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There are much more effective delivery styles today.

Could you could tell me the basic method for throwing a full-roller? I have tried many times, but can't seem to get the release right. -- Matt Wilkenson, Tacoma, Wash.
The simplest way to throw a full-roller is to hold the ball in a suitcase type of position, with your fingers away from the pocket (and toward the side wall). At the release point, simply rotate your thumb and fingers in a counter-clockwise manner. While I'm happy to provide you with the basics for that type of release, I do not recommend a full-roller with today's bowling balls and lane surfaces. Most bowlers will find a ¾-roller to be much more effective in today's game.

As I have gotten older, it has become very difficult to create enough ball speed to control my [high-tech] bowling balls. Can you give me any suggestions to increase speed without getting totally out of time or throwing out my arm? -- Bert Alston, Visalia, Calif.
Reduced ball speed usually is the result of a shortened backswing and unnecessary control of the arm through the downswing and release. An easy way to heighten your backswing is to raise the starting position of your ball at the beginning of the pushaway. If, for example, you normally hold the ball at your waist, simply raise the ball to shoulder level. Proceed to push the ball forward from that level, and then let the weight of the ball swing the arm downward and backward. This procedure will give you a longer arc and increase the speed of the ball during the release. Let the ball swing the arm freely, and you will experience the increased speed needed to control the newer equipment.

Of all the bowlers that you have seen, who is the most adept at playing multiple lines and throwing the ball with different hand positions and speed patterns? --Gordy Faxton, Henderson, Nev.
I would rank Mike Durbin and Norm Duke as the bowlers who could significantly change their deliveries and still bowl successfully. Durbin has won tournaments with three, four and five steps, and also has won with a ¾-roller and full-roller release. In addition, I have seen him enjoy success (i.e., good carry) from most any spot on the lanes. Duke can use multiple releases, and also win from as far out as the gutter to deep inside. Both of these bowlers are great examples of being able to change one's game to fit the lane condition and still successfully compete with the best in the world.

I have a reactive bowling ball that I've used for six months. Lately, the ball seems to be hitting with less power. Is there anything that I can do to get the ball back to its original hitting power? -- Nancy Rodwick, Cleveland, Ohio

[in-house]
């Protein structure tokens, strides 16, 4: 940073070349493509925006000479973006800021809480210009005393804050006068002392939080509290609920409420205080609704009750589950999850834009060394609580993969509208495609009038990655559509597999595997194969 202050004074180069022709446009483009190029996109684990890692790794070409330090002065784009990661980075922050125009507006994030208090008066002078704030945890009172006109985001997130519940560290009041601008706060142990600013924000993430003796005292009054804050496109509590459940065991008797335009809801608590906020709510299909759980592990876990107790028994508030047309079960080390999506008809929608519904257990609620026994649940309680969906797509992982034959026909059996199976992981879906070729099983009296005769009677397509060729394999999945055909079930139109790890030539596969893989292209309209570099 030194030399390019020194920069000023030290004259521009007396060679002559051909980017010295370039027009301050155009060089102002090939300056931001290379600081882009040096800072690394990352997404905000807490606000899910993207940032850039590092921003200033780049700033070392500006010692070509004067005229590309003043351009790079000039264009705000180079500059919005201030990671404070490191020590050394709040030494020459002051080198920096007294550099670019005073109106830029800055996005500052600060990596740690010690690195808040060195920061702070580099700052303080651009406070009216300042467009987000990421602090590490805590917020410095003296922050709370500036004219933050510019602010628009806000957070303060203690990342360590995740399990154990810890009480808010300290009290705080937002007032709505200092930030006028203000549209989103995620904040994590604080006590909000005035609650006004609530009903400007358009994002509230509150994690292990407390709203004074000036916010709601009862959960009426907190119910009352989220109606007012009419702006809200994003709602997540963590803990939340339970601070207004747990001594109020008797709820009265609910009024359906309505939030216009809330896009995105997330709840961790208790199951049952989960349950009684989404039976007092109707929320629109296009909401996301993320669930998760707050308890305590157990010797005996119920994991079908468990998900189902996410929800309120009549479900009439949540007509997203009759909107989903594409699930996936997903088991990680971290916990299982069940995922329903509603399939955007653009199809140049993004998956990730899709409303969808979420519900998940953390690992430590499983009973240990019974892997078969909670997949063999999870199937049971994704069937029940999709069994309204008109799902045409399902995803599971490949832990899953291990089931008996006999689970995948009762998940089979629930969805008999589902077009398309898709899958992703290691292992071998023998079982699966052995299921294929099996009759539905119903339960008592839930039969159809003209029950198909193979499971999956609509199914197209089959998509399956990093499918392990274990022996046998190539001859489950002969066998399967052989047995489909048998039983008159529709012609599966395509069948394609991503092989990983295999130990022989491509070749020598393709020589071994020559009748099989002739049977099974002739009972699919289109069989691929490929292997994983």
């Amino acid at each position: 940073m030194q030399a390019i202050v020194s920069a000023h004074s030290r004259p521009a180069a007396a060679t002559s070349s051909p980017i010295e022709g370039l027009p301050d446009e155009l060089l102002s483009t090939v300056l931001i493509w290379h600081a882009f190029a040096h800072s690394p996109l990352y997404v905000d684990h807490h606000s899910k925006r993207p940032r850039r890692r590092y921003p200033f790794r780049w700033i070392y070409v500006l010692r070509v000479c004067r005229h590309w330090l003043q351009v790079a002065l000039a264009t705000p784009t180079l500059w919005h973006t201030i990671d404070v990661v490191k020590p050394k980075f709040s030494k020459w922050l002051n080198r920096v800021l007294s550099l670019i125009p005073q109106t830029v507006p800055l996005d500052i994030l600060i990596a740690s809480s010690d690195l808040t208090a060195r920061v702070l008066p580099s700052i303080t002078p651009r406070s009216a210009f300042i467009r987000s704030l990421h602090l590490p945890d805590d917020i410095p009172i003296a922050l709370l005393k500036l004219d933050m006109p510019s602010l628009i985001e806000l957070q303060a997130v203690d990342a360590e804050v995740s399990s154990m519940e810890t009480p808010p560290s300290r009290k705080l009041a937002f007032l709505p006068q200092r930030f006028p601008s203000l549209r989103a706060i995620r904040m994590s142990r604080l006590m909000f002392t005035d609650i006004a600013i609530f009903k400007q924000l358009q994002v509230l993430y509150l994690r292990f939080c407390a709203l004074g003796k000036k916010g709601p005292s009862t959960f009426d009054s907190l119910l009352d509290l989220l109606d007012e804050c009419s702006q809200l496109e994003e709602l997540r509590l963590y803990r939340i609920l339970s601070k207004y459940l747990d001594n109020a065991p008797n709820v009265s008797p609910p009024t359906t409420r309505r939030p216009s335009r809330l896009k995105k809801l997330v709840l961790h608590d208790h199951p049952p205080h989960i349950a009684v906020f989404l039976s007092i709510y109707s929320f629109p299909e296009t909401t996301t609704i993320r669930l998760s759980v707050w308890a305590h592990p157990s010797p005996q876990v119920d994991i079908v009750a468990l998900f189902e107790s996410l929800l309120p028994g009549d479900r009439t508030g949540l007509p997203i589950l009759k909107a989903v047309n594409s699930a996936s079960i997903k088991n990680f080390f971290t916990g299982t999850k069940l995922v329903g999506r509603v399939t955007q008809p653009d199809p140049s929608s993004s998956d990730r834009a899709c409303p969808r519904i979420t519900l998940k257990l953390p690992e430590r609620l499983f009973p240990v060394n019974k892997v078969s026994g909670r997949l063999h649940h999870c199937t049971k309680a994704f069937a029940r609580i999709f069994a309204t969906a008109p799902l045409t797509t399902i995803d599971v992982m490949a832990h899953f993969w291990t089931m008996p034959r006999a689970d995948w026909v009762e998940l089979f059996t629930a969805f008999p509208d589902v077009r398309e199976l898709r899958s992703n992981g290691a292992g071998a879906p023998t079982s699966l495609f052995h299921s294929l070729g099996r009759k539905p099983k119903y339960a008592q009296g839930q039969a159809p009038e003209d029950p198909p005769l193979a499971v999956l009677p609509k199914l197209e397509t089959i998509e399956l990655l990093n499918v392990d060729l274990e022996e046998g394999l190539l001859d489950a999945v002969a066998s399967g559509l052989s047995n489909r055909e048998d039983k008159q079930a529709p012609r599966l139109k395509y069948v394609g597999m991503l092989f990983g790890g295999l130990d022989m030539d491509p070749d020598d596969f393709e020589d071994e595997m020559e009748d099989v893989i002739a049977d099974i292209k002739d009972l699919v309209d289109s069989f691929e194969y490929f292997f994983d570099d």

Today's bowling balls need to be cared for constantly to keep their hitting power -- much like a car engine benefits from regular oil changes and tuneups. I would suggest that you take the ball to your pro shop operator, who can perform a number of different procedures to restore the hitting power. For instance, the ball could be heated so as to "sweat" the lane conditioner out of it. (Warning: Do not try this at home; a pro shop has special equipment for this procedure, and a pro shop operator knows which balls will benefit and which balls could be harmed by the procedure.) The ball also could be "re-shined" back to its original luster. Or, resurfacing of the ball may be in order to remove some of the scratches that develop from normal use. Your pro shop operator can recommend which procedure or procedures are best for your bowling ball.

Our bowling center is putting down one of the PBA shots on its lanes, and a local PBA member tells me that this condition does not play similarly to the same conditioning procedure that he competed on in a PBA tournament. Why would that be? -- Jim Gilbert, Ames, Iowa
Just because you use a certain type of conditioning procedure on a lane surface does not mean that the lane will play as it would on Tour. There are many factors that can impact how a lane plays beyond the conditioning. Among those factors are the type of lane surface, the age of the surface, the humidity in the bowling center, and the ages of the pins, kickbacks and flat gutters. Also playing a role are the people who are bowling on those lanes. Professional bowlers, as a general rule, roll more balls over an individual target, throw the ball with more revolutions, and throw newer balls than the average league bowler. Lane conditioning is only one of many factors that impact scoring and lane play in a given bowling center.